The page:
[quote][/quote]The problem is, for them, more than for us, but for us as well, that we cannot see through our forms... People may put the self interest of the US above all others and berate all who do not agree... What if that form, the US is only supposed to be a stepping stone to a sort of world government capable of delivering justice to all???Even the idea of self, as distinct from community, many in the day of Socrates many would have found absurd, but it played a large part in the formulation of Roman law as revived by the Church and spread around Europe, which has led to the destruction of communities and community power right down to the level of the family, and also led to our great economic and technical power, and also our great wars... What I am saying is this: Perspective... These were some ignorant philosophers, ignorant of their own roots having a fundamental and monumental effect on the course of European history...From what vantage point can we determine the Good??? No man can judge what has developed out of natural consaguinieus institutions, because these are from time immemorial, and we have all come out of these sorts of community groups from where we get the word and the sense of ethics...Understanding, these people were blind, and so they asked: What is this???Why did this man behave in such and such a fashion??? And this in relation to their oldest myths, the meaning of which they had lost sight of...
[quote]5) Please give examples of Plato's and Socrates misunderstandings of scenes with Homer.[/quote]It is in relation to some statements made, I think in the republic and mentioned in the trial of Socrates, and I think it is about in the pow wow in the first book of the Iliad, where a man dares to run down Agamemnon for being too greedy... Socrates did not think well of that, but it was a different world with a different economy... The Greeks in general were rich on trade, and perhaps in part on piracy... Athens in particular was also rich in silver, and since they had a money economy an honor economy was far from their memory... Now, as you may know, it was not Helen's face that sent that army to Troy; but honor, and a common pledge on honor... Under such circumstances, the very fairness of everyman as judge of his own share was a given... So if you say Justice is to each man his due; then you have reached the ultimate cause of the conflict, which was discords golden apple tossed between the Godesses, for which Paris was made the judge, of who was the fairest... Justice consumed those people, but no less than they, to be fair, justice should be individual and fit every situation rather than one size fits all...And what the Greeks at Illium were trying to work out individually, and freely, Socrates and company were trying to work out in final form...It cannot be done...
Quote:

6) Are not all societies natural? Yes. The question is which work best, and having a dialogue on the subject is a means to discover that end. The 'Gorgias' is much more on a personal level than that, or as such, as the "Republic".

[/quote]No...All societies are not natural...Greece was in many respects natural; and a family is natural, and the word nation comes from that root, of natal (navel) relating all back to a common mother...Our society is a made society from a form, made not from a common mother, but shared ideals..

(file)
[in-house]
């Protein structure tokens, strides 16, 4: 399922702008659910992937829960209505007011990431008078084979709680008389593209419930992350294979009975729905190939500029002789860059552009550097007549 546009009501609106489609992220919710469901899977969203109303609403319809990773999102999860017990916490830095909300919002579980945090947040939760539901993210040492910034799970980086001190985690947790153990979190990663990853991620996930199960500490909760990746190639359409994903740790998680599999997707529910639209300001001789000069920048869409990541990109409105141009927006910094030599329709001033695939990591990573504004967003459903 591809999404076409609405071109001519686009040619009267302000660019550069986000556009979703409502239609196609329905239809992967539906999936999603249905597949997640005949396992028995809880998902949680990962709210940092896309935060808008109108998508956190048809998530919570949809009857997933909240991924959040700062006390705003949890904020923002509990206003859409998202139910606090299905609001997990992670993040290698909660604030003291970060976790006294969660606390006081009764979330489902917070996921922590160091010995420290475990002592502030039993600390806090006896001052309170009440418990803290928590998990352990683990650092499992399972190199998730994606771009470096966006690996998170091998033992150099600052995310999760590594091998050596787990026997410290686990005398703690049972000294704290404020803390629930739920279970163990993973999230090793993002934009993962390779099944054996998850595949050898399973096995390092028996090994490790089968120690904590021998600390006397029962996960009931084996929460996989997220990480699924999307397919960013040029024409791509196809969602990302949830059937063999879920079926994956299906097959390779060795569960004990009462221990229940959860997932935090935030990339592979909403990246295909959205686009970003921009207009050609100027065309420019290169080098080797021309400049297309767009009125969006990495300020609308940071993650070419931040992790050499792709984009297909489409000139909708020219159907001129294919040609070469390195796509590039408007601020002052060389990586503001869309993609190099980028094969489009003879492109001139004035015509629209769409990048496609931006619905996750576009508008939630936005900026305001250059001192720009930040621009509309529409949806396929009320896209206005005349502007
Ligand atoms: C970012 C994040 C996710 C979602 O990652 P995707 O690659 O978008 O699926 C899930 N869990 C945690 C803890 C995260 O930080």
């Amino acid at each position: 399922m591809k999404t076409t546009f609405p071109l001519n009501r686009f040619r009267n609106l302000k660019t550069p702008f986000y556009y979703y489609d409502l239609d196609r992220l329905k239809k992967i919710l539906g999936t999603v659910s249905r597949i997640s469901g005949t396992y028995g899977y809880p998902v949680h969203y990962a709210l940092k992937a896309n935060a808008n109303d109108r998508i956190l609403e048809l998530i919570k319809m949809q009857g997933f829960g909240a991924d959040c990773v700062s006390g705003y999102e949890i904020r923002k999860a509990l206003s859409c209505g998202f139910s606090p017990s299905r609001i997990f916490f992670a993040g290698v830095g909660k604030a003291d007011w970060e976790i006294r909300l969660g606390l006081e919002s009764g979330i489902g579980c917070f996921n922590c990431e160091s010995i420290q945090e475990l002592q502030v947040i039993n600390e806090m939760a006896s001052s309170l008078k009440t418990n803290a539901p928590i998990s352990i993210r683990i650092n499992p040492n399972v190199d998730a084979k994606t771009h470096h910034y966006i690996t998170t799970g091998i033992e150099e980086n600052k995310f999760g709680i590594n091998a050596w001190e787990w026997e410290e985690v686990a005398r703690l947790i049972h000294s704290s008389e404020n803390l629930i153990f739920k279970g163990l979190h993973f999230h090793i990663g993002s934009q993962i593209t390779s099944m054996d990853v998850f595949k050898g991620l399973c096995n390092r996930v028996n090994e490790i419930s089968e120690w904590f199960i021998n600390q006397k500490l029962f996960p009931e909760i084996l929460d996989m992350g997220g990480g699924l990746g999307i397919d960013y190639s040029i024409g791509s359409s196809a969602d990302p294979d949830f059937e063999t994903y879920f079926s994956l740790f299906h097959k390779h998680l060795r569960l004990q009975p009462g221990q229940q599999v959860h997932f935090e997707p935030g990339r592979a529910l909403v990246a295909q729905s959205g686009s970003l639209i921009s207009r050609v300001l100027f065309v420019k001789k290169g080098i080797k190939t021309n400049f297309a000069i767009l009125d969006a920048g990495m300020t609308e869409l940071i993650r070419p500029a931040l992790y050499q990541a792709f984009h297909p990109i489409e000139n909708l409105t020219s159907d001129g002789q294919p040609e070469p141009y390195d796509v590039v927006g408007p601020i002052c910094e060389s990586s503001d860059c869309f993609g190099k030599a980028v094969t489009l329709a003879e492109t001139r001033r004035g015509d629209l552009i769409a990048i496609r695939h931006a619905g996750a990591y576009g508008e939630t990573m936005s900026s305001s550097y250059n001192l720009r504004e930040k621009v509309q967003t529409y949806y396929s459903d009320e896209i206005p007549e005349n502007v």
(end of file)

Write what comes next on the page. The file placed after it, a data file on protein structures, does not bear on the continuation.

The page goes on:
Something that may help you is a simple fact...What the Greeks thought of dialectics, was a means of finding truth by presenting contrary opinions in conversation; but the medieval philosophers conceived of dialectics as a means of resolving opposites....Do you see a difference when you read Plato???
I got to put the horse to bed..Big day tomorrow..
Logos
 
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Reply Mon 13 Apr, 2009 11:49 pm
@Fido,
Fido:
Thank You for your reply. You have given me much to think about. I think I understand overall your answers, though I clearly see I have less historical knowledge. I may have less of many other .but I am intrigued and appreciate your detailed answers. --το καλον --

1). Perhaps a definition is in order concerning 'natural' as to societies. I take it as a product of humans, which are natural, and thus their products are natural. So each society is as justice or corruption are natural. Natural in this sense has no qualification as good or best.

2). Are you using 'Form' to designate a concept? I mean in the sense that you are distinguishing it from Plato'syou meaning -as an abstract concept of X?
3). It is fascinating how different scholars will have such wide ranging opinions on whether Plato took his 'forms' in all seriousness later in how Aristotle did or did not differ so much in his philosophy from Plato. I certainly recognize that there is much room to read into it what one wishes.

4) If Jefferson and those involved as founders, as you indicate, used and followed what was 'good' not from a rational point of view but from a 'sense of good', things may have turned out differently. Are you stating they were'rationalizing' in the sense of it being a pejorative? I am unclear on how you mean to distinguish the two. I ask this in particular with the thought that perhaps you mean they were rational in a disconnected, less than human manner. In that case I would wonder to what degree they were not being honest with themselves about what they really knew to be best?

5) Did the Greek Economy warp the philosophers sense of value and meaning?that their value and meaning became monetary based? Please elaborate on this. Thank

OK and back to work .Logos

This post was edited because all of the words ran together when initially submitted.